A person’s family home is generally not included in that person’s assets test, however superannuation savings are included once a member reaches pension age. This means that if a member disposes of their main residence and makes a downsizer contribution, the member may either have:
- a reduced age pension; or
- no entitlement to any age pension.
The current asset test thresholds for the Centrelink age pension are broadly summarised as follows at the time of writing are:
|Full pension||No pension above this limit|
|Reduction rate||Pension is reduced by $78 p.a. for each $1,000 of assets over the full pension threshold|
|Indexing||Full pension thresholds are indexed each 1 July in line with CPI|
This aspect significantly reduces the attractiveness of the downsizer provisions for those who would be worse off as a result of a loss to their age pension entitlements. For example, a couple disposing of a dwelling valued at $600,000 to contribute to superannuation when they have $471,000 of assets and then deciding to rent for a period of time would be denied an age pension as their assessable assets for Centrelink purposes would exceed the maximum $1,070,500 threshold in the above table.
The main residence exemption
An understanding of how the capital gains tax (‘CGT’) main residence exemption operates is fundamental for advisers to provide strategic advice on downsizer contributions. As noted above, the dwelling must have been the main residence of the person that satisfied the main residence exemption criteria (in subdivision 118B of the ITAA 1997). In this regard, the ATO note in Law Companion Ruling LCR 2018/9:
- To make a downsizer contribution the dwelling must have been the individual’s main residence, at some point during the period of ownership, for the purposes of the main residence exemption. Specifically, the capital gain or loss relating to the disposal of the old interest must be wholly or partially disregarded because the property has been treated as their main residence.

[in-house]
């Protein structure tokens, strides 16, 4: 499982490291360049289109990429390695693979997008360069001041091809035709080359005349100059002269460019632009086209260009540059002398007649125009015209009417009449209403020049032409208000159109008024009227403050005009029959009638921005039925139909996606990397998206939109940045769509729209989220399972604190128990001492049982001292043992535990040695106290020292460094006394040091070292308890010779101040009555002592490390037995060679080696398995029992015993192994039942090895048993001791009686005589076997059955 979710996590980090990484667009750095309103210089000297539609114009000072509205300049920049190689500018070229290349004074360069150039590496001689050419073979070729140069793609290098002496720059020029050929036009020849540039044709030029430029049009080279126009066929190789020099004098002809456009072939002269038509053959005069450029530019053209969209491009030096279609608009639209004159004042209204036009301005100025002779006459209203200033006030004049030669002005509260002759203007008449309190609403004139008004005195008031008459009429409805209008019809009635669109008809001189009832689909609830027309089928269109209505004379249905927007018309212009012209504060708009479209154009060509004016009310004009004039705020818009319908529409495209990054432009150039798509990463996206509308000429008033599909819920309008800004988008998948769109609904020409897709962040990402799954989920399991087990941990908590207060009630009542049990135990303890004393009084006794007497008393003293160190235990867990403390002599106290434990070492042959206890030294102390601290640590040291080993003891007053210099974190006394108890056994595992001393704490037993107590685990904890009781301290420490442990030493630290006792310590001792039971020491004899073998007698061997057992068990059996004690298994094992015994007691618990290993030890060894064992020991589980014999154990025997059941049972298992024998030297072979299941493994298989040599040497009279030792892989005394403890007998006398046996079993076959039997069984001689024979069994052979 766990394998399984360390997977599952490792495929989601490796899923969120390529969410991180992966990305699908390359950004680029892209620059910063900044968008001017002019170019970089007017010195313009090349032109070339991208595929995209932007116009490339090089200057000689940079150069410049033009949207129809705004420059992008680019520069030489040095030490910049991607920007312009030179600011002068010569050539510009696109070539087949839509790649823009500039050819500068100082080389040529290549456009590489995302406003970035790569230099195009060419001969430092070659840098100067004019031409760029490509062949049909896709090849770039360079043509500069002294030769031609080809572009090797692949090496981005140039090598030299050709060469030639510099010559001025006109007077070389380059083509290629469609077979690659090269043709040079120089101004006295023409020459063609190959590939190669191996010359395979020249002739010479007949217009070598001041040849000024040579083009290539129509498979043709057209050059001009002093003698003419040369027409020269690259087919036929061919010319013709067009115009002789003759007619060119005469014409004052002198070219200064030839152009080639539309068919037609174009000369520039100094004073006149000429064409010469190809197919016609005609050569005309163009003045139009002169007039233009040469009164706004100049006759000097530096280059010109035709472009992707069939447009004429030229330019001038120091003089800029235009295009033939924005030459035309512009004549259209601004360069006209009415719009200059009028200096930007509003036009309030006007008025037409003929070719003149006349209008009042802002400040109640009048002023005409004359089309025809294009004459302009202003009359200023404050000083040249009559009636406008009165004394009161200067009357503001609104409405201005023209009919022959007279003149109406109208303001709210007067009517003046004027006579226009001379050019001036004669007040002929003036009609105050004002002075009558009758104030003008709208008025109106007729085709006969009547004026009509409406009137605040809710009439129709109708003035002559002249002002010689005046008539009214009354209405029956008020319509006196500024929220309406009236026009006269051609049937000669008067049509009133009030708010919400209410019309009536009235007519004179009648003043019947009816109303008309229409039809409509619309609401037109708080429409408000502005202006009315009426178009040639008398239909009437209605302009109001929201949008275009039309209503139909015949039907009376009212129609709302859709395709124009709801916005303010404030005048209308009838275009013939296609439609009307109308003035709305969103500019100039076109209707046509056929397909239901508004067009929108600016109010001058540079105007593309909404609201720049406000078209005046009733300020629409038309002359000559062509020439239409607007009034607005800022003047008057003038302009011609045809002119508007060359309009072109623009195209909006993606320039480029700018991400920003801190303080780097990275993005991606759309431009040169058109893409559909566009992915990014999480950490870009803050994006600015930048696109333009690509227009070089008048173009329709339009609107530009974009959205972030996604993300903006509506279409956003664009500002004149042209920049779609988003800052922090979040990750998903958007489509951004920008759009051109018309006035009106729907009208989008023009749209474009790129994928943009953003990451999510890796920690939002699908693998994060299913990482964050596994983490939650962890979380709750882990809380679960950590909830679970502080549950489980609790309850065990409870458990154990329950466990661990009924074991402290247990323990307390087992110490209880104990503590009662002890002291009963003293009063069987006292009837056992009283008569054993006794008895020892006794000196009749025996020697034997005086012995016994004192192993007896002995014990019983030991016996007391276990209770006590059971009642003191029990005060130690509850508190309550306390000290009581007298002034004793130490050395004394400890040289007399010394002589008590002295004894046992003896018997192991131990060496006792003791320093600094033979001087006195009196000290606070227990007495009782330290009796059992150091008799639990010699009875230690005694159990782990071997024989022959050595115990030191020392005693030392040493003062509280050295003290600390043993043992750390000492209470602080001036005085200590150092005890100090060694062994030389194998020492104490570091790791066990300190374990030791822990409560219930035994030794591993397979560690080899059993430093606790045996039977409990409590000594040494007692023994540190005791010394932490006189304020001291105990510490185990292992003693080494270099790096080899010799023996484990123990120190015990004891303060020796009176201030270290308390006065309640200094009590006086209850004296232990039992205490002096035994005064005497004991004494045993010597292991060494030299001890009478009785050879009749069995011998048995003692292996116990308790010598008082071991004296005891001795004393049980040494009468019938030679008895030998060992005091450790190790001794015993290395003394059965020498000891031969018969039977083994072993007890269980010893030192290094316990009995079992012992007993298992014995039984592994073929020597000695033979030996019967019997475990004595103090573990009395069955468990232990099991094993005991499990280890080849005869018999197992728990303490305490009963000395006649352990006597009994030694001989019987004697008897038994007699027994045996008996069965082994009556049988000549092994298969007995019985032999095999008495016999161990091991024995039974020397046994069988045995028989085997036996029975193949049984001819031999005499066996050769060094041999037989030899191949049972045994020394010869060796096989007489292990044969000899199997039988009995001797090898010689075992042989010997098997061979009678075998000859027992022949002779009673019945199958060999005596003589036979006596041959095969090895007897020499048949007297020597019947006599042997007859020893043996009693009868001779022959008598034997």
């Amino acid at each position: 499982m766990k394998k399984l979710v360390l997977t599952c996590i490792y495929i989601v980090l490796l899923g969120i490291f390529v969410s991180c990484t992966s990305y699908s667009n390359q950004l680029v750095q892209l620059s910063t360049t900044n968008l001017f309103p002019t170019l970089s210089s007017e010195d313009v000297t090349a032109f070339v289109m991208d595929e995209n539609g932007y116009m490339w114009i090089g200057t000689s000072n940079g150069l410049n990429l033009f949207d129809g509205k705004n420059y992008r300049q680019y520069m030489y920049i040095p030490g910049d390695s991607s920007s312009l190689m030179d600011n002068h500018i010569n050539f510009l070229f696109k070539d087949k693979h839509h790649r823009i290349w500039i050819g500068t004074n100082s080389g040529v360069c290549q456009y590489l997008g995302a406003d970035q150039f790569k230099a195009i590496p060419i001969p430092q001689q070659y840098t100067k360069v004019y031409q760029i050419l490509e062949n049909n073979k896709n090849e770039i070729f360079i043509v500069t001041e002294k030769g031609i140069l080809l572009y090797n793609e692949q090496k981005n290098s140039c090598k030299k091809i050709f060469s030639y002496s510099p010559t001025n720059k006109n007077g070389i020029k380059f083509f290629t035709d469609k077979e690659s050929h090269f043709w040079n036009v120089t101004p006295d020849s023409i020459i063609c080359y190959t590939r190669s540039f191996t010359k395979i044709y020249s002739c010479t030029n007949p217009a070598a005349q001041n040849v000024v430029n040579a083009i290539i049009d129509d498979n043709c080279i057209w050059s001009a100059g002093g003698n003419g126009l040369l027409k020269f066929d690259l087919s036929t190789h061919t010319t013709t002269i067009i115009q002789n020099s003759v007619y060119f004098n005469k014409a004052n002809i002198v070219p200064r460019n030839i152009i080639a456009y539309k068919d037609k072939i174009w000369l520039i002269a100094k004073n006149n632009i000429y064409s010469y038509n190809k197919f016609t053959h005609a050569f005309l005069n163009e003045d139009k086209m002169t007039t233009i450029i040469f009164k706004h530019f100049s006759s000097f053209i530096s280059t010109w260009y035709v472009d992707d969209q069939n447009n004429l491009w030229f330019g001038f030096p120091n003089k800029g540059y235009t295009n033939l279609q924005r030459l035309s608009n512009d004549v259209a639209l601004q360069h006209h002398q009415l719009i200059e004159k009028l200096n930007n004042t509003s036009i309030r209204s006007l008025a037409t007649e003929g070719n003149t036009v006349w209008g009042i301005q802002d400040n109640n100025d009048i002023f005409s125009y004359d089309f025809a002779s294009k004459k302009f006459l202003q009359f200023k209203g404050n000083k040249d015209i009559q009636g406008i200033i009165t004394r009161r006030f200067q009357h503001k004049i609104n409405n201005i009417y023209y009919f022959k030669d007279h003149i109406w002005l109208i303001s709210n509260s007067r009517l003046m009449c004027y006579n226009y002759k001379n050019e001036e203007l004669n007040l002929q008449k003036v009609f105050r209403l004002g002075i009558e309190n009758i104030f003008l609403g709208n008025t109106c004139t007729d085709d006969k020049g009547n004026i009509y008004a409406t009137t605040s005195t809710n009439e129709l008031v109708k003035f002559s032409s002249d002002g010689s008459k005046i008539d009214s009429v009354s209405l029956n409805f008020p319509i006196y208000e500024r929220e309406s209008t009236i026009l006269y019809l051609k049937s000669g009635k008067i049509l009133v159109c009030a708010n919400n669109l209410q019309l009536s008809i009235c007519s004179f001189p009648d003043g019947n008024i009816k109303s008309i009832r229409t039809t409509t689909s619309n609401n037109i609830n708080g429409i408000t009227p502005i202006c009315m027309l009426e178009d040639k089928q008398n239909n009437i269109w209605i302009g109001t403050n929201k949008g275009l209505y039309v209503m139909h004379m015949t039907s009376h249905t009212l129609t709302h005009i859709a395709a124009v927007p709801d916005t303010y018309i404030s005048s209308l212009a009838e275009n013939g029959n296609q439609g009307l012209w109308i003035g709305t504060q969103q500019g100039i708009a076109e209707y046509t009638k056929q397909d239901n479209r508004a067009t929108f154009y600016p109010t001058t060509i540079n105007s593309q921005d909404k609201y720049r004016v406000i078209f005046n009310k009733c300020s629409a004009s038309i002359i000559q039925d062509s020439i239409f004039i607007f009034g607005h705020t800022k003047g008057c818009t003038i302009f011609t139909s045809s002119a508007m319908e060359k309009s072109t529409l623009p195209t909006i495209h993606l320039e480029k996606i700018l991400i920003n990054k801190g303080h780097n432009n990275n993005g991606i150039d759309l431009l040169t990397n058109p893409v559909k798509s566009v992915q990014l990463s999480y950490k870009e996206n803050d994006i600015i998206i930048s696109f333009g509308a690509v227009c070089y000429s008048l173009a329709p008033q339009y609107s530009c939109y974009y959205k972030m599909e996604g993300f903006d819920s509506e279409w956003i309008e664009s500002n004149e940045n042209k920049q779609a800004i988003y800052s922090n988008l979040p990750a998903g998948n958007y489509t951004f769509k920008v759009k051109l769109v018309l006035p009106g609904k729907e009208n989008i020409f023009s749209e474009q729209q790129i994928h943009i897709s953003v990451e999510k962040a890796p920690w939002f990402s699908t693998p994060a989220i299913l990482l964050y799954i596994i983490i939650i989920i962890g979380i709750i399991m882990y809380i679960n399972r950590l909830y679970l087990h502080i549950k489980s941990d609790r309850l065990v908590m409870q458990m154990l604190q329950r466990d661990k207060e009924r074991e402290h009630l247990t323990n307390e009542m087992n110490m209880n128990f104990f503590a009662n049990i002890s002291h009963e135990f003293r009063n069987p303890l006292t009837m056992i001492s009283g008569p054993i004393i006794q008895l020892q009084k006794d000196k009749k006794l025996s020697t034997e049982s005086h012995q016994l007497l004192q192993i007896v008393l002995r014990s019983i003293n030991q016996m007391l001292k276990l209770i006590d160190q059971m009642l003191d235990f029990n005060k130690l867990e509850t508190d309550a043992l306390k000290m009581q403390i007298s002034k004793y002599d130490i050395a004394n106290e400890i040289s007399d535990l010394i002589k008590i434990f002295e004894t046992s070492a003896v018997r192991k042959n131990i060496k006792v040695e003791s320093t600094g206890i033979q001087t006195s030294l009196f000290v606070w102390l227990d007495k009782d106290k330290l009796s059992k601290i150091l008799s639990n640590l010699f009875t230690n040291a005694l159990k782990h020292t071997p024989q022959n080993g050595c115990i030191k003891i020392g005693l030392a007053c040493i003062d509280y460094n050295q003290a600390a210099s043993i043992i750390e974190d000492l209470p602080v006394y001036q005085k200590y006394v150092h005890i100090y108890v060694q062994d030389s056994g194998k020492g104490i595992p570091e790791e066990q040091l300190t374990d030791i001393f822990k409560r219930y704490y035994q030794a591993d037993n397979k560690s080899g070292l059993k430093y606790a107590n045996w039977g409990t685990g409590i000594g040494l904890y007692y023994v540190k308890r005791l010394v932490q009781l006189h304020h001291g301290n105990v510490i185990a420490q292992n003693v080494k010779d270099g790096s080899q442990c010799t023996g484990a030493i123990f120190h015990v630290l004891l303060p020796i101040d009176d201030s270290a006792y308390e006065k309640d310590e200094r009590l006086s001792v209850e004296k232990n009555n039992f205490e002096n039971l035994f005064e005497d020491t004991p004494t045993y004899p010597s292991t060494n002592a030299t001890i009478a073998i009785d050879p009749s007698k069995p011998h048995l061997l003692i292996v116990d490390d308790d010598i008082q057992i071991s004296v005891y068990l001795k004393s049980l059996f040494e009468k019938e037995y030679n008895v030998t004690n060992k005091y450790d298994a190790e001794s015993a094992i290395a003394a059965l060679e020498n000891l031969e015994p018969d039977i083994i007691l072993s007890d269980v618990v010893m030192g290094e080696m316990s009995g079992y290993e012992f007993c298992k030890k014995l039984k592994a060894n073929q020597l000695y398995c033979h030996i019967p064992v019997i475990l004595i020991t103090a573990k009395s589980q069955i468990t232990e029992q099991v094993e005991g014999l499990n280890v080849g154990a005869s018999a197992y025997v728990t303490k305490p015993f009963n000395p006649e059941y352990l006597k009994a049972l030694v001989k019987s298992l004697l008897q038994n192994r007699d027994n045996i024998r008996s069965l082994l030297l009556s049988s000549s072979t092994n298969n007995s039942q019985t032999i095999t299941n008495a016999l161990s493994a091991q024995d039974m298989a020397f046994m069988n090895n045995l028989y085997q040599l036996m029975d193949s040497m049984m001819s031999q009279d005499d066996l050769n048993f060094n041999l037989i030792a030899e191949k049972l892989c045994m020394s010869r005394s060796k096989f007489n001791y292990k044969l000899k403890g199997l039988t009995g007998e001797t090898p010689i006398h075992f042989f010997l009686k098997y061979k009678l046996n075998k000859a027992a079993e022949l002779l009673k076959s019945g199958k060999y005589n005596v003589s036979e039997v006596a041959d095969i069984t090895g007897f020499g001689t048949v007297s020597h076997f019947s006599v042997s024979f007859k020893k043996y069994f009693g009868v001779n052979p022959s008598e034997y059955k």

It is also important to note that s 292-102 also provides that a downsizer contribution can also be made if the dwelling was a pre-CGT asset (ie, it was acquired prior to 7.30pm on 19 September 1985 when CGT was first introduced via press release by the then Treasurer Mr Paul Keating). The ATO confirm this in LCR 208/9 as follows:
- If the interest was acquired prior to 20 September 1985, an individual is able to make a downsizer contribution only if they would have been able to claim this main residence exemption had the dwelling been acquired after this date.
To examine the an example of Peter who acquired his main residence around 20 years ago for $600,000 (on 1 July 1999) that disposes of it on 30 June 2019 for $1,800,000 when the final 10 years of his ownership interest, it was rented to a third party tenant, the following CGT implications would broadly apply:
- assuming Peter does not have any capital losses and cannot rely on any other exemption under the main residence provisions such as s 118-145, 50% of the capital gain will be exposed to tax given his ownership period that the property was used as his main residence is 10 years and 50% of the time it was used to produce assessable income;
- s 118-195 broadly pro-rates the main residence exemption based on the extent to which the residence was used as the person’s main residence during the entire ownership period (ie, capital gain x [non-main residence days/days in your ownership period]); and